Iowa Writers’ Workshop

The University of Iowa’s Iowa Writers’ Workshop is a well-known graduate-level creative writing school in the United States.

It is directed by Lan Samantha Chang, a writer.

A Master of Fine Arts (MFA) in Creative Writing is awarded to graduates.

It has been dubbed the top graduate writing program in the country, with 17 Pulitzer Prize winners among its alumni.


Under the guidance of Wilbur Schramm, the program began in 1936 with a gathering of poets and fiction writers.

Paul Engle, a Cedar Rapids, Iowa, native, served as the workshop’s second director from 1941 to 1965.

The Writers’ Workshop became a national landmark during his tenure.

For the past 20 years, he has been successful in obtaining donations for the workshop from the business community, including local companies such as Maytag and Quaker Oats, as well as national companies like U.S. Steel and Reader’s Digest.

The Rockefeller Foundation gave $40,000 between 1953 and 1956.

When the workshop was going on, Henry Luce, the publisher of TIME and Life and Gardner Cowles Jr., the publisher of Look magazine (1903–1985), made sure that the public knew about it.

George Starbuck was the Workshop’s director from 1965 to 1969.

From 1969 until 1986, T.C. Boyle, Ethan Canin, Michael Cunningham, Gail Godwin, Denis Johnson, and Jane Smiley were among the writers who flocked to John Leggett’s film.

Frank Conroy, Engle’s longest-serving successor, managed the workshop from 1987 until his death in 2005.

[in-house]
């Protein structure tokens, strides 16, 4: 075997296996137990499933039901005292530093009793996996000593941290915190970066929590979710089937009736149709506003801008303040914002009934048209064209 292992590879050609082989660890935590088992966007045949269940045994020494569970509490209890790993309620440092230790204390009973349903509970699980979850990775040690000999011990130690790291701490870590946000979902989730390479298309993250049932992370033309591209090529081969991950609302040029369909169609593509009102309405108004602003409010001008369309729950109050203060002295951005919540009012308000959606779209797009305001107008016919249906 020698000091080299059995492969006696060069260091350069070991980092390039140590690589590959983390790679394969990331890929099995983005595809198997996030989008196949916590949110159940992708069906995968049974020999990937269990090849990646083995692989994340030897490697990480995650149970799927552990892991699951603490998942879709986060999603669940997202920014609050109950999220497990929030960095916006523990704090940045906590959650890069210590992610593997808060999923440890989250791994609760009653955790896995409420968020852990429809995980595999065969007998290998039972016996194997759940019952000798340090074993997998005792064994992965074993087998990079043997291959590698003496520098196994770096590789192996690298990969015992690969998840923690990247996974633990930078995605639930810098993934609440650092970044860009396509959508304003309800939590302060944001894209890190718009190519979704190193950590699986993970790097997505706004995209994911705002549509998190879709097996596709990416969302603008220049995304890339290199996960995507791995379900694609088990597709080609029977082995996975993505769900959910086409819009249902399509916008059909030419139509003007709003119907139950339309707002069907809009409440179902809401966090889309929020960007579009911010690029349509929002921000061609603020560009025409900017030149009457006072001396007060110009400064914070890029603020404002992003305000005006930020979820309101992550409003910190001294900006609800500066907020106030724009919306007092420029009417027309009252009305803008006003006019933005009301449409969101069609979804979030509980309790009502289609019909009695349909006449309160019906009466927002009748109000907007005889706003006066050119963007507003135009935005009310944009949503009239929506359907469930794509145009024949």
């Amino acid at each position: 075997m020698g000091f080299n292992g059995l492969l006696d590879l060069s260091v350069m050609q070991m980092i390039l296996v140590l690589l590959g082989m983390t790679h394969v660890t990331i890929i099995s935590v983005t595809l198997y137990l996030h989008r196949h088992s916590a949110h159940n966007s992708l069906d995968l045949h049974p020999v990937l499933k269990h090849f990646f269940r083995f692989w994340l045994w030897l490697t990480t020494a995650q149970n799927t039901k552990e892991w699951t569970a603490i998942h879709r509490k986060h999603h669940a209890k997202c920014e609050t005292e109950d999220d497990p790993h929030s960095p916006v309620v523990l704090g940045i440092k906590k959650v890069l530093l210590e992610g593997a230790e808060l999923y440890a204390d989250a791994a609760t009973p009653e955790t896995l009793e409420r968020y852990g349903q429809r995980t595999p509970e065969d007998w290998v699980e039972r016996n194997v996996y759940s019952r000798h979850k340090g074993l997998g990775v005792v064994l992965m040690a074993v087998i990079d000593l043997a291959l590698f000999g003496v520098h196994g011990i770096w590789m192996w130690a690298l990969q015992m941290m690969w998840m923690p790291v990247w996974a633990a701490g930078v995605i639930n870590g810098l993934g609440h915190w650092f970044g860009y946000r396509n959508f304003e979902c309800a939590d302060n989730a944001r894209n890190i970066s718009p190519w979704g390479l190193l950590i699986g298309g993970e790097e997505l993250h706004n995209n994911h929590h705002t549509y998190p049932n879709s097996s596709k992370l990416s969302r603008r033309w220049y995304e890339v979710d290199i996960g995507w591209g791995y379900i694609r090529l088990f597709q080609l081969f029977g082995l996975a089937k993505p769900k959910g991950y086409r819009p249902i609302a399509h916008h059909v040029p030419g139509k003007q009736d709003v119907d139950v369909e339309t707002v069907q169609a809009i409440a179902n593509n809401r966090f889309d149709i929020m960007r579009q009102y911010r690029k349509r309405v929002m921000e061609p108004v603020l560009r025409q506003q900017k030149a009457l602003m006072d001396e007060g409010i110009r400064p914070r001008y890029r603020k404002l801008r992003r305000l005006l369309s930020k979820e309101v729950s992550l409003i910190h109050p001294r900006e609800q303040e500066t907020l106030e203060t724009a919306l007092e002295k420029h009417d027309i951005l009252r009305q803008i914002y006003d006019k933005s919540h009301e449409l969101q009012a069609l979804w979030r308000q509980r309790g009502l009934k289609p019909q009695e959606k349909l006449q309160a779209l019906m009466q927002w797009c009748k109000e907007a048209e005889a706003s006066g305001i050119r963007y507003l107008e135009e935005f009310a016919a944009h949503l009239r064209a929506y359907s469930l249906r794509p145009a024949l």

In 2006, Lan Samantha Chang took over as director.


The Iowa Writers’ Workshop is a graduate-level creative writing program at the University of Iowa in Iowa City, Iowa. It is more widely known as the Program in Creative Writing.

A Master of Fine Arts (MFA) in English is awarded to graduates.

Iowa University’s MFA program in creative writing is the country’s oldest.

Alumni and professors

Jamel Brinkley, Charles D’Ambrosio, and Margot Livesey in fiction; Ethan Canin in English and creative writing; James Galvin, Mark Levine, Tracie Morris, and Elizabeth Willis in poetry; Marilynne Robinson; and Program Director Lan Samantha Chang are among the workshop’s instructors as of September 2020.

Alexia Arthurs, Tom Drury, and Amy Parker are among the visiting professors.

Courses and curriculum

Students must take a modest number of classes each semester, including the Graduate Fiction Workshop or Graduate Poetry Workshop, and one or two more literature seminars, according to the program’s requirements.

The modest standards are designed to prepare students for the realities of professional writing, which emphasize self-discipline.

Graduate workshop classes meet once a week.

A limited number of students submit material for critical reading by their peers before each three-hour class.

The lesson is structured around a round-table conversation where students and the instructor discuss each piece.

The mechanics of how the class is run differ from one teacher to the next, as well as between poetry and fiction workshops.